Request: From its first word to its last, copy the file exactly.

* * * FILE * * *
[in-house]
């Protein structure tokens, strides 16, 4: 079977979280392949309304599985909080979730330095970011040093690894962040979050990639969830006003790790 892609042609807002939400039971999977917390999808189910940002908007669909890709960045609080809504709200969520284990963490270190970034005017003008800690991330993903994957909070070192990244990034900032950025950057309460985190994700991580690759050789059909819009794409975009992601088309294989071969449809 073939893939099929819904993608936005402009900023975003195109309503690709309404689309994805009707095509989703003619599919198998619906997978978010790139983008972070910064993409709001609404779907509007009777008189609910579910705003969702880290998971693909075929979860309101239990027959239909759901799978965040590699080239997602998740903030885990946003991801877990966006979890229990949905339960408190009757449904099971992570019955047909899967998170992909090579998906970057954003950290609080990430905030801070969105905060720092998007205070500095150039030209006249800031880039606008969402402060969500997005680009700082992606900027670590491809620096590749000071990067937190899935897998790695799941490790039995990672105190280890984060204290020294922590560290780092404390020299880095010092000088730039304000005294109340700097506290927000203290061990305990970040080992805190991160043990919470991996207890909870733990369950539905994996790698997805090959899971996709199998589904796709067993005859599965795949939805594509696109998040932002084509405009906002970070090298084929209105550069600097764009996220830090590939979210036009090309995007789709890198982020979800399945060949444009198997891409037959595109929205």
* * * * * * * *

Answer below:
[in-house]
């Protein structure tokens, strides 16, 4: 079977979280392949309304599985909080979730330095970011040093690894962040979050990639969830006003790790 892609042609807002939400039971999977917390999808189910940002908007669909890709960045609080809504709200969520284990963490270190970034005017003008800690991330993903994957909070070192990244990034900032950025950057309460985190994700991580690759050789059909819009794409975009992601088309294989071969449809 073939893939099929819904993608936005402009900023975003195109309503690709309404689309994805009707095509989703003619599919198998619906997978978010790139983008972070910064993409709001609404779907509007009777008189609910579910705003969702880290998971693909075929979860309101239990027959239909759901799978965040590699080239997602998740903030885990946003991801877990966006979890229990949905339960408190009757449904099971992570019955047909899967998170992909090579998906970057954003950290609080990430905030801070969105905060720092998007205070500095150039030209006249800031880039606008969402402060969500997005680009700082992606900027670590491809620096590749000071990067937190899935897998790695799941490790039995990672105190280890984060204290020294922590560290780092404390020299880095010092000088730039304000005294109340700097506290927000203290061990305990970040080992805190991160043990919470991996207890909870733990369950539905994996790698997805090959899971996709199998589904796709067993005859599965795949939805594509696109998040932002084509405009906002970070090298084929209105550069600097764009996220830090590939979210036009090309995007789709890198982020979800399945060949444009198997891409037959595109929205």